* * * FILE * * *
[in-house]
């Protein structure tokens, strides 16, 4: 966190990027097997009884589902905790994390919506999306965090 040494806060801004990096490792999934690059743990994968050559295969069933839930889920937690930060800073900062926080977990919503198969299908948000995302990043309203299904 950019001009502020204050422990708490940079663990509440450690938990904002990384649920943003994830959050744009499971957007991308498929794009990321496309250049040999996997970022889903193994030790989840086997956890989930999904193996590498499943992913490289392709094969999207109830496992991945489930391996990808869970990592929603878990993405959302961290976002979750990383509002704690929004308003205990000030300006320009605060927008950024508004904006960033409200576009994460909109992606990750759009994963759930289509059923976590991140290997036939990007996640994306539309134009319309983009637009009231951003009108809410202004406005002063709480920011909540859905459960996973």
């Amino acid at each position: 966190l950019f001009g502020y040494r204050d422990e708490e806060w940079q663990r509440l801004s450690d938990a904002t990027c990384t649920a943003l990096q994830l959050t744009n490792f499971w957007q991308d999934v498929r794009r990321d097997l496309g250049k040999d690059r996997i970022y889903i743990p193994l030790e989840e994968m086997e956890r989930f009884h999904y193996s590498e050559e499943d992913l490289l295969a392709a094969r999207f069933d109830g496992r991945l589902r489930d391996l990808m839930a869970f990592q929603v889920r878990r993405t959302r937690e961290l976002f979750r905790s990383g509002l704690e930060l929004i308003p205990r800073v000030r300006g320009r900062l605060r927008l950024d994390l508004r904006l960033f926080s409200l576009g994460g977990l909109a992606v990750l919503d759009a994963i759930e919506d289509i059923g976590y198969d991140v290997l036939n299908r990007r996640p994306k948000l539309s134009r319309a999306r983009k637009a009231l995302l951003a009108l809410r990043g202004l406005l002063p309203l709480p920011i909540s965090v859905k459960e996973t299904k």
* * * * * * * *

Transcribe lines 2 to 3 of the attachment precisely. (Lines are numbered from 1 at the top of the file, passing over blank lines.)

């Protein structure tokens, strides 16, 4: 966190990027097997009884589902905790994390919506999306965090 040494806060801004990096490792999934690059743990994968050559295969069933839930889920937690930060800073900062926080977990919503198969299908948000995302990043309203299904 950019001009502020204050422990708490940079663990509440450690938990904002990384649920943003994830959050744009499971957007991308498929794009990321496309250049040999996997970022889903193994030790989840086997956890989930999904193996590498499943992913490289392709094969999207109830496992991945489930391996990808869970990592929603878990993405959302961290976002979750990383509002704690929004308003205990000030300006320009605060927008950024508004904006960033409200576009994460909109992606990750759009994963759930289509059923976590991140290997036939990007996640994306539309134009319309983009637009009231951003009108809410202004406005002063709480920011909540859905459960996973």
């Amino acid at each position: 966190l950019f001009g502020y040494r204050d422990e708490e806060w940079q663990r509440l801004s450690d938990a904002t990027c990384t649920a943003l990096q994830l959050t744009n490792f499971w957007q991308d999934v498929r794009r990321d097997l496309g250049k040999d690059r996997i970022y889903i743990p193994l030790e989840e994968m086997e956890r989930f009884h999904y193996s590498e050559e499943d992913l490289l295969a392709a094969r999207f069933d109830g496992r991945l589902r489930d391996l990808m839930a869970f990592q929603v889920r878990r993405t959302r937690e961290l976002f979750r905790s990383g509002l704690e930060l929004i308003p205990r800073v000030r300006g320009r900062l605060r927008l950024d994390l508004r904006l960033f926080s409200l576009g994460g977990l909109a992606v990750l919503d759009a994963i759930e919506d289509i059923g976590y198969d991140v290997l036939n299908r990007r996640p994306k948000l539309s134009r319309a999306r983009k637009a009231l995302l951003a009108l809410r990043g202004l406005l002063p309203l709480p920011i909540s965090v859905k459960e996973t299904k």